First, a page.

The Competition and Markets Authority is entering a new stage of its investigation into Sainsbury’s attempt to sell its pharmacies to Lloyds Pharmacy owner Celesio.
The deal, which was first announced in July, would see 277 Sainsbury’s pharmacies sold to Celesio for £125m. Celesio currently operates 1,542 pharmacies in the UK, making it the second largest pharmacy chain in Britain behind Alliance Boots. As such, the CMA fears that the deal could drastically reduce consumer choice and reduce competition.
At the start of December, the CMA said its investigation had not been able to reach a “positive conclusion on whether the merger gives rise to a realistic prospect of a substantial lessening of competition.”
The new phase of the investigation could cause severe delays on the deal, which Sainsbury’s had originally hoped would be completed in February.
“We continue to work closely with Lloyds Pharmacy during their discussions with the CMA. Both parties remain fully committed to the transaction and we continue to work towards a completion date of 29 February,” said a Sainsbury’s spokesperson.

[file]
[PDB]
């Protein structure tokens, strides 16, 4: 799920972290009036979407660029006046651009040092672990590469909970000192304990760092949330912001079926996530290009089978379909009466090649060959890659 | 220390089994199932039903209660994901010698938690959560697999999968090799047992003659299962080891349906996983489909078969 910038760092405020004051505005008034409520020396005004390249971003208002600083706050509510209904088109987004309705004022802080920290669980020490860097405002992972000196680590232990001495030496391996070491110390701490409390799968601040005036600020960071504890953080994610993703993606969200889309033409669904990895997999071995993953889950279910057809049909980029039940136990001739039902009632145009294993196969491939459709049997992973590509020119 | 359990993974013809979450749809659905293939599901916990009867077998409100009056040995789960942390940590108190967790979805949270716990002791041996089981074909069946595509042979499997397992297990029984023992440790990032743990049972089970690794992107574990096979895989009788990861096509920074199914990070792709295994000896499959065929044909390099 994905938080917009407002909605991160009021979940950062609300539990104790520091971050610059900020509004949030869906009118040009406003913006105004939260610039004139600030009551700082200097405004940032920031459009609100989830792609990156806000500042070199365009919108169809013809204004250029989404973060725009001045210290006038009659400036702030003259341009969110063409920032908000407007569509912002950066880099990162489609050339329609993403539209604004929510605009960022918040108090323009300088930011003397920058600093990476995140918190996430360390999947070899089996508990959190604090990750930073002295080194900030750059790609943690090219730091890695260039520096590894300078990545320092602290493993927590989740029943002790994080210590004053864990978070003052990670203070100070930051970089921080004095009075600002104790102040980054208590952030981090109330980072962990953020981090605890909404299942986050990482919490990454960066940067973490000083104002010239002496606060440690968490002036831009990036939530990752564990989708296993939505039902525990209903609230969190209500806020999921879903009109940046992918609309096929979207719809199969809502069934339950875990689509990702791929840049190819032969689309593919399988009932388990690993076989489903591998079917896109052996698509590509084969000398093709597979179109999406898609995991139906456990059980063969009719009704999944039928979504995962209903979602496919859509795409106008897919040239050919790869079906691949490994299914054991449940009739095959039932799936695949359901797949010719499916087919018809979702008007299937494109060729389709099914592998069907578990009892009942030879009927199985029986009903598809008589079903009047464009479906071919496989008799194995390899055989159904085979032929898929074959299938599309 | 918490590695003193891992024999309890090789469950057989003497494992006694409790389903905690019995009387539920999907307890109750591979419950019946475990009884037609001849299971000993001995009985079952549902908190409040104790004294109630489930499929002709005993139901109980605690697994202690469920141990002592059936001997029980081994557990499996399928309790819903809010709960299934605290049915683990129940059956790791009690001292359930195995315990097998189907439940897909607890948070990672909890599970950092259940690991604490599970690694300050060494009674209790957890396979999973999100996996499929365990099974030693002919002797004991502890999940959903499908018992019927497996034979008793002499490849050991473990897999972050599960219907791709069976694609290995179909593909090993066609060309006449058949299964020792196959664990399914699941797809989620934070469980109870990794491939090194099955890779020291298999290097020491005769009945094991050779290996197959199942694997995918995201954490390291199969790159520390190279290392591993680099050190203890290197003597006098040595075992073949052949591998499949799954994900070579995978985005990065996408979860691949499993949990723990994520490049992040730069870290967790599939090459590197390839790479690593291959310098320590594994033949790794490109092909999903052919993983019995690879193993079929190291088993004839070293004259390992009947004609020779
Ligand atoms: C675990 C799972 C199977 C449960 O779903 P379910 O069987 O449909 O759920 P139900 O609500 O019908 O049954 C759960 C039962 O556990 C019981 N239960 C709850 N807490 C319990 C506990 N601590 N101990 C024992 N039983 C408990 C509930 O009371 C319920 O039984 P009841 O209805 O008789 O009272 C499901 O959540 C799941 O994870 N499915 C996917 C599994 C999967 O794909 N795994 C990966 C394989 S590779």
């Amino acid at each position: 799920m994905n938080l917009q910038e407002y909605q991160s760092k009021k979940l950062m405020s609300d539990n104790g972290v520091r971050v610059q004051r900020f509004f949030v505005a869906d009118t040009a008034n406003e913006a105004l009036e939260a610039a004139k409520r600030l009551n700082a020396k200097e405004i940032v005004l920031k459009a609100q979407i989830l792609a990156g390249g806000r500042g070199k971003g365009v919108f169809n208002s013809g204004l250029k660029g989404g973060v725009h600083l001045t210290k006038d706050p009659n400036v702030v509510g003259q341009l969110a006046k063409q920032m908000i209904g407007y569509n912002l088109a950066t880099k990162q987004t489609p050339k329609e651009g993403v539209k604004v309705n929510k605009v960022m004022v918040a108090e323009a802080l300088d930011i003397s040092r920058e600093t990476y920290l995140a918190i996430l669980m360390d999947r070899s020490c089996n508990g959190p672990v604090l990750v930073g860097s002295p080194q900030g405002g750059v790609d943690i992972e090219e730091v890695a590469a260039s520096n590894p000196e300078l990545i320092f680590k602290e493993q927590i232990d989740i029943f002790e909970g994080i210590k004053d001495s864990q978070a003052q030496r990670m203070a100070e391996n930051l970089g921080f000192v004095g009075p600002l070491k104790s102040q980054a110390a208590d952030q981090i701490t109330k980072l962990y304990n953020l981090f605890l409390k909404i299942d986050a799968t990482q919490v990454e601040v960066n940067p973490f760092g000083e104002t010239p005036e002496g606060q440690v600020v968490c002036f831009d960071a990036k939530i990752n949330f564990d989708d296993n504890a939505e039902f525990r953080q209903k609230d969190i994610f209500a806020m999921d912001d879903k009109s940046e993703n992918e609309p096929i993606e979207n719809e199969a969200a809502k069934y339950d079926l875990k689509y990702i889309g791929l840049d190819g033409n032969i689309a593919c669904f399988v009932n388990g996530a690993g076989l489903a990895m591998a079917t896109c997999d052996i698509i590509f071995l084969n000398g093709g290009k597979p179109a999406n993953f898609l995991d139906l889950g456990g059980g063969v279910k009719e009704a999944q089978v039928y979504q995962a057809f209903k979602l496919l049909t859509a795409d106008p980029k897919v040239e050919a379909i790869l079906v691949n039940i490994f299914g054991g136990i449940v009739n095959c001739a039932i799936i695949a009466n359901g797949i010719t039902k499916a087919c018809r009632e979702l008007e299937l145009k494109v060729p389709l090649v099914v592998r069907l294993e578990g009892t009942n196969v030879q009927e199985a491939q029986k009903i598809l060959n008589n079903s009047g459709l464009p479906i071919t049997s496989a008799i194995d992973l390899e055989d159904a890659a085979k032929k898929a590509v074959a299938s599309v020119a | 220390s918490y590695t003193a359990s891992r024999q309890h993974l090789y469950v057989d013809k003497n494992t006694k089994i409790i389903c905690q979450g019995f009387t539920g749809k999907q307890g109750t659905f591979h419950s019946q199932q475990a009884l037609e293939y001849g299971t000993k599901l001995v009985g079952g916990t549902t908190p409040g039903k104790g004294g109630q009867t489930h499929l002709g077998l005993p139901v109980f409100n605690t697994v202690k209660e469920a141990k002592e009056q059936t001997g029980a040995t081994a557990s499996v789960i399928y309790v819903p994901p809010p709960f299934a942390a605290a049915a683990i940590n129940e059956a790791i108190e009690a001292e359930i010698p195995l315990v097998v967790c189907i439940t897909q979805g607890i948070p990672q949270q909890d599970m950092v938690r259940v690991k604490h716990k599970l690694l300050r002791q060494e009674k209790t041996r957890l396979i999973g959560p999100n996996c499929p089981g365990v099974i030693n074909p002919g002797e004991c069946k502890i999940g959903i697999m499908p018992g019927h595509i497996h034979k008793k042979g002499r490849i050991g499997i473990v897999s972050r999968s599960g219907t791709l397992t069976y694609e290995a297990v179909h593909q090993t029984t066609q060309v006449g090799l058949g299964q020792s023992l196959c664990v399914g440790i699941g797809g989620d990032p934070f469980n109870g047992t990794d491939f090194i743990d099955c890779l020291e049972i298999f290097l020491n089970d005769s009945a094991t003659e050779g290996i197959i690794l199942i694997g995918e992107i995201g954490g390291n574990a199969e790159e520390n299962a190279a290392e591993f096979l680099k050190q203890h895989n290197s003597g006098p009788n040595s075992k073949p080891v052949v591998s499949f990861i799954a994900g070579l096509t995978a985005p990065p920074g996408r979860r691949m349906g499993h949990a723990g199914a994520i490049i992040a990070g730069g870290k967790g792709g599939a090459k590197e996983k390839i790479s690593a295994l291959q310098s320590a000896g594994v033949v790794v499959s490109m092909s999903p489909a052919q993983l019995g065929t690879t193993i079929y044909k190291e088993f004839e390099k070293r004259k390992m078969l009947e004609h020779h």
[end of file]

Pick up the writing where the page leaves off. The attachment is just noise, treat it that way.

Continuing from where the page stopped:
Despite recent financial troubles, Sainsbury’s has performed relatively well compared to its Big Four rivals. For the 12 weeks leading up to 6 December, Sainsbury’s was the only Big Four chain to increase its sales, albeit marginally.
However, CEO Mike Coupe is continuing his plans to re-evaluate the company’s less profitable ventures. The sale of Sainsbury’s pharmacies is part of a re-assessment of the use of valuable floor space in its larger outlets.